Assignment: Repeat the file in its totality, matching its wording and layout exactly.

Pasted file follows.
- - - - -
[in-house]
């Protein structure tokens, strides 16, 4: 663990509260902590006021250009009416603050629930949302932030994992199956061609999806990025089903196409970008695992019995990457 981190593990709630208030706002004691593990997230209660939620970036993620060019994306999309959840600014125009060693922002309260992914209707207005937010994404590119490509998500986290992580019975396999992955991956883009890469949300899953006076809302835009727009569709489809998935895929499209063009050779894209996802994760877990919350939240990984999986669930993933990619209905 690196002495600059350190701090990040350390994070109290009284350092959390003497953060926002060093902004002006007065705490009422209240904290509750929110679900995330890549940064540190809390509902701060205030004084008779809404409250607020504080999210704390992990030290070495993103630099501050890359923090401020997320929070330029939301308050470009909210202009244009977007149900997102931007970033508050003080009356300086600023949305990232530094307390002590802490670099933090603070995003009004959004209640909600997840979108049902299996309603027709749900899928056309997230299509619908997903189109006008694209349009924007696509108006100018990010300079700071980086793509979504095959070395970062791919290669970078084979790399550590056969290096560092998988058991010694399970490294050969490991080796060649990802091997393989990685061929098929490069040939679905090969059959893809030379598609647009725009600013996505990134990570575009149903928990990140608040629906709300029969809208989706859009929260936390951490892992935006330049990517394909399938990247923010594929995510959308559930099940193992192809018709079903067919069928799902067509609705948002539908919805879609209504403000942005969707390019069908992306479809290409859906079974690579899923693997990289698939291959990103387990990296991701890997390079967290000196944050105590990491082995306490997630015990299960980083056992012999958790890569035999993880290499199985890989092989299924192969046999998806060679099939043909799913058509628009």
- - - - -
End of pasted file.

[in-house]
């Protein structure tokens, strides 16, 4: 663990509260902590006021250009009416603050629930949302932030994992199956061609999806990025089903196409970008695992019995990457 981190593990709630208030706002004691593990997230209660939620970036993620060019994306999309959840600014125009060693922002309260992914209707207005937010994404590119490509998500986290992580019975396999992955991956883009890469949300899953006076809302835009727009569709489809998935895929499209063009050779894209996802994760877990919350939240990984999986669930993933990619209905 690196002495600059350190701090990040350390994070109290009284350092959390003497953060926002060093902004002006007065705490009422209240904290509750929110679900995330890549940064540190809390509902701060205030004084008779809404409250607020504080999210704390992990030290070495993103630099501050890359923090401020997320929070330029939301308050470009909210202009244009977007149900997102931007970033508050003080009356300086600023949305990232530094307390002590802490670099933090603070995003009004959004209640909600997840979108049902299996309603027709749900899928056309997230299509619908997903189109006008694209349009924007696509108006100018990010300079700071980086793509979504095959070395970062791919290669970078084979790399550590056969290096560092998988058991010694399970490294050969490991080796060649990802091997393989990685061929098929490069040939679905090969059959893809030379598609647009725009600013996505990134990570575009149903928990990140608040629906709300029969809208989706859009929260936390951490892992935006330049990517394909399938990247923010594929995510959308559930099940193992192809018709079903067919069928799902067509609705948002539908919805879609209504403000942005969707390019069908992306479809290409859906079974690579899923693997990289698939291959990103387990990296991701890997390079967290000196944050105590990491082995306490997630015990299960980083056992012999958790890569035999993880290499199985890989092989299924192969046999998806060679099939043909799913058509628009």